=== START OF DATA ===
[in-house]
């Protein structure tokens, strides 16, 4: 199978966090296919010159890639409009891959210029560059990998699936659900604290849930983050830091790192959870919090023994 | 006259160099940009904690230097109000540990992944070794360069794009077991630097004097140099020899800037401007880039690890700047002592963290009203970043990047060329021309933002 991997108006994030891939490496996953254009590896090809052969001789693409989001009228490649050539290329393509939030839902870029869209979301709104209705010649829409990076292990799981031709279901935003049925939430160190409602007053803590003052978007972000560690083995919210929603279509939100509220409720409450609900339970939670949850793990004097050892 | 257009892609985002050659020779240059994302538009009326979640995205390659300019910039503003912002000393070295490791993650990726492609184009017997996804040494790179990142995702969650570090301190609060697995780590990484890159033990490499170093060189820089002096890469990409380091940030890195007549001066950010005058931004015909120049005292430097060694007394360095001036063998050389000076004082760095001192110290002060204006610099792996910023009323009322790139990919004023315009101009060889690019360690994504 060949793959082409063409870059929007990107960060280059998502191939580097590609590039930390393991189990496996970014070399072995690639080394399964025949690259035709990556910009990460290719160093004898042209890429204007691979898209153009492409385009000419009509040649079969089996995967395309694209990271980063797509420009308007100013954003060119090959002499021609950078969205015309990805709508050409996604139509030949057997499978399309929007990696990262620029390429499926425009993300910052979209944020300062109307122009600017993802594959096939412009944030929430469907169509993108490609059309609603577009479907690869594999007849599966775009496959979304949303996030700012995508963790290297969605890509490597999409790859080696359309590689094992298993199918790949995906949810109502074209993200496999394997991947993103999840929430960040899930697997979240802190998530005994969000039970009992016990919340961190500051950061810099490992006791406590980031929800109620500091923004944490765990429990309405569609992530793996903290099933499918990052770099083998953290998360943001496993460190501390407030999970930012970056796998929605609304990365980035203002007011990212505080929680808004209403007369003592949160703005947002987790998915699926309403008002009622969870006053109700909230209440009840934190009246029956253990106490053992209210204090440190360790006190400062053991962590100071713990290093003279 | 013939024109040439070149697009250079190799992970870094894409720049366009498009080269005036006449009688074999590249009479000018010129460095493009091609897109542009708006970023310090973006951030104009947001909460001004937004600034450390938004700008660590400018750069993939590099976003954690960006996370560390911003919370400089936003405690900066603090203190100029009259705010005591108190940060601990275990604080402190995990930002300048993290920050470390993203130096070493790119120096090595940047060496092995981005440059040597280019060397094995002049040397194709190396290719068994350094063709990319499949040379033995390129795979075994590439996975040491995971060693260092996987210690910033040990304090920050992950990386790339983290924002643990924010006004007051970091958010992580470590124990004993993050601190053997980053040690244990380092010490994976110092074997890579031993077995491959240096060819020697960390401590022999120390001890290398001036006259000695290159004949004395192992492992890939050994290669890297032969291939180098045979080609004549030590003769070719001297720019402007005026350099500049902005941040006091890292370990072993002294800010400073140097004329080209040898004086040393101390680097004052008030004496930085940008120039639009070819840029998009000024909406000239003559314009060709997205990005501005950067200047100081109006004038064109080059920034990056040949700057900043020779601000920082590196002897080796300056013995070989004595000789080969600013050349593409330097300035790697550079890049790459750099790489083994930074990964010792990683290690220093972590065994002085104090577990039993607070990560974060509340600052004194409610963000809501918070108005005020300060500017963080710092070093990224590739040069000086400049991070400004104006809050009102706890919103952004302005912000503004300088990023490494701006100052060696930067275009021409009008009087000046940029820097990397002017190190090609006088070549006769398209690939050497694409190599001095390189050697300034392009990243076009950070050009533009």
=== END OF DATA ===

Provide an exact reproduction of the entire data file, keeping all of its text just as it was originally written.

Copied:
[in-house]
């Protein structure tokens, strides 16, 4: 199978966090296919010159890639409009891959210029560059990998699936659900604290849930983050830091790192959870919090023994 | 006259160099940009904690230097109000540990992944070794360069794009077991630097004097140099020899800037401007880039690890700047002592963290009203970043990047060329021309933002 991997108006994030891939490496996953254009590896090809052969001789693409989001009228490649050539290329393509939030839902870029869209979301709104209705010649829409990076292990799981031709279901935003049925939430160190409602007053803590003052978007972000560690083995919210929603279509939100509220409720409450609900339970939670949850793990004097050892 | 257009892609985002050659020779240059994302538009009326979640995205390659300019910039503003912002000393070295490791993650990726492609184009017997996804040494790179990142995702969650570090301190609060697995780590990484890159033990490499170093060189820089002096890469990409380091940030890195007549001066950010005058931004015909120049005292430097060694007394360095001036063998050389000076004082760095001192110290002060204006610099792996910023009323009322790139990919004023315009101009060889690019360690994504 060949793959082409063409870059929007990107960060280059998502191939580097590609590039930390393991189990496996970014070399072995690639080394399964025949690259035709990556910009990460290719160093004898042209890429204007691979898209153009492409385009000419009509040649079969089996995967395309694209990271980063797509420009308007100013954003060119090959002499021609950078969205015309990805709508050409996604139509030949057997499978399309929007990696990262620029390429499926425009993300910052979209944020300062109307122009600017993802594959096939412009944030929430469907169509993108490609059309609603577009479907690869594999007849599966775009496959979304949303996030700012995508963790290297969605890509490597999409790859080696359309590689094992298993199918790949995906949810109502074209993200496999394997991947993103999840929430960040899930697997979240802190998530005994969000039970009992016990919340961190500051950061810099490992006791406590980031929800109620500091923004944490765990429990309405569609992530793996903290099933499918990052770099083998953290998360943001496993460190501390407030999970930012970056796998929605609304990365980035203002007011990212505080929680808004209403007369003592949160703005947002987790998915699926309403008002009622969870006053109700909230209440009840934190009246029956253990106490053992209210204090440190360790006190400062053991962590100071713990290093003279 | 013939024109040439070149697009250079190799992970870094894409720049366009498009080269005036006449009688074999590249009479000018010129460095493009091609897109542009708006970023310090973006951030104009947001909460001004937004600034450390938004700008660590400018750069993939590099976003954690960006996370560390911003919370400089936003405690900066603090203190100029009259705010005591108190940060601990275990604080402190995990930002300048993290920050470390993203130096070493790119120096090595940047060496092995981005440059040597280019060397094995002049040397194709190396290719068994350094063709990319499949040379033995390129795979075994590439996975040491995971060693260092996987210690910033040990304090920050992950990386790339983290924002643990924010006004007051970091958010992580470590124990004993993050601190053997980053040690244990380092010490994976110092074997890579031993077995491959240096060819020697960390401590022999120390001890290398001036006259000695290159004949004395192992492992890939050994290669890297032969291939180098045979080609004549030590003769070719001297720019402007005026350099500049902005941040006091890292370990072993002294800010400073140097004329080209040898004086040393101390680097004052008030004496930085940008120039639009070819840029998009000024909406000239003559314009060709997205990005501005950067200047100081109006004038064109080059920034990056040949700057900043020779601000920082590196002897080796300056013995070989004595000789080969600013050349593409330097300035790697550079890049790459750099790489083994930074990964010792990683290690220093972590065994002085104090577990039993607070990560974060509340600052004194409610963000809501918070108005005020300060500017963080710092070093990224590739040069000086400049991070400004104006809050009102706890919103952004302005912000503004300088990023490494701006100052060696930067275009021409009008009087000046940029820097990397002017190190090609006088070549006769398209690939050497694409190599001095390189050697300034392009990243076009950070050009533009």